The blue line represents Bruce's career wOBA. The Red line is the windowed wOBA of 143 games. The x-axis represents career games (add 142 to it to get the "real" career game number) and the y-axis is the wOBA.

http://img835.imageshack.us/img835/707/jbulativewoba.png (http://imageshack.us/photo/my-images/835/jbulativewoba.png/)

nate
08-21-2011, 01:53 PM
So now, the challenge would be to identify whether or not this performance is streaky. To me, it would seem impossible to do so without comparing it other players.

BTW, for those who know more about standard deviation than me (probably everyone,) the standard deviation for Bruce's wOBA over this graph is 0.020. I take that to mean, the rough variance (or "streakiness") over these samples is .020 over the mean.

oneupper
08-21-2011, 02:08 PM
Nate, if I understand correctly, what you have determined is a 143-game moving average wOBA. (Correct me if I'm wrong).

The chart seems to indicate that Bruce's numbers are trending upwards (a good thing).
(you could do a regression and get an upwards trendline...to get really esoteric and pretend to predict the future)

However, if we are still on the issue of streakiness, the data doesn't address that, since 143 games is essentially a season and peaks and valleys have been evened out.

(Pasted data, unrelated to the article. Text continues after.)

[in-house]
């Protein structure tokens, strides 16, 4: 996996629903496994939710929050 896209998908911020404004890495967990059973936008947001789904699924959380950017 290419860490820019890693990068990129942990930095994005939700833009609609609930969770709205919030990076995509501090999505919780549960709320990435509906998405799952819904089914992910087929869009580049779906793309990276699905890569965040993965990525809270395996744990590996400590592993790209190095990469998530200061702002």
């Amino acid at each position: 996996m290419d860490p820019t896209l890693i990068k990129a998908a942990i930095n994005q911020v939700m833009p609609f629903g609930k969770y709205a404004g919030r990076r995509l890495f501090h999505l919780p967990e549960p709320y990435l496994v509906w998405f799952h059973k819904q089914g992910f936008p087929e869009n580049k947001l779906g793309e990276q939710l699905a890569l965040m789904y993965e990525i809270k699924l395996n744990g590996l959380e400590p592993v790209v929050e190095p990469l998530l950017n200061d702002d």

By the same measure, the standard deviation of a moving average really isn't telling us anything, except that performance has been changing (in this case on the rise).

A shorter period (say 20 games), could give you a better perspective. If compared to an adequate standard (maybe other similar wOBA players), it could give us an indication of how streaky Bruce is compared to that peer group.

Nice work.

nate
08-21-2011, 09:24 PM
Nate, if I understand correctly, what you have determined is a 143-game moving average wOBA. (Correct me if I'm wrong).

The chart seems to indicate that Bruce's numbers are trending upwards (a good thing).
(you could do a regression and get an upwards trendline...to get really esoteric and pretend to predict the future)

However, if we are still on the issue of streakiness, the data doesn't address that, since 143 games is essentially a season and peaks and valleys have been evened out.
By the same measure, the standard deviation of a moving average really isn't telling us anything, except that performance has been changing (in this case on the rise).

A shorter period (say 20 games), could give you a better perspective. If compared to an adequate standard (maybe other similar wOBA players), it could give us an indication of how streaky Bruce is compared to that peer group.

Nice work.

Thanks.

nate
08-21-2011, 09:25 PM
OK, so lets have three players with a similar wOBA (or OPS if you like) to Bruce and we'll compare. Please pick someone who isn't "streaky!"

RedsManRick
08-21-2011, 09:27 PM
I agree with one-upper. The question isn't about a long term trend, but rather stretches of 10-20 games where he gets particularly cold or hot. Like the method, Nate, but I think the question requires a smaller interval.

Scrap Irony
08-21-2011, 09:32 PM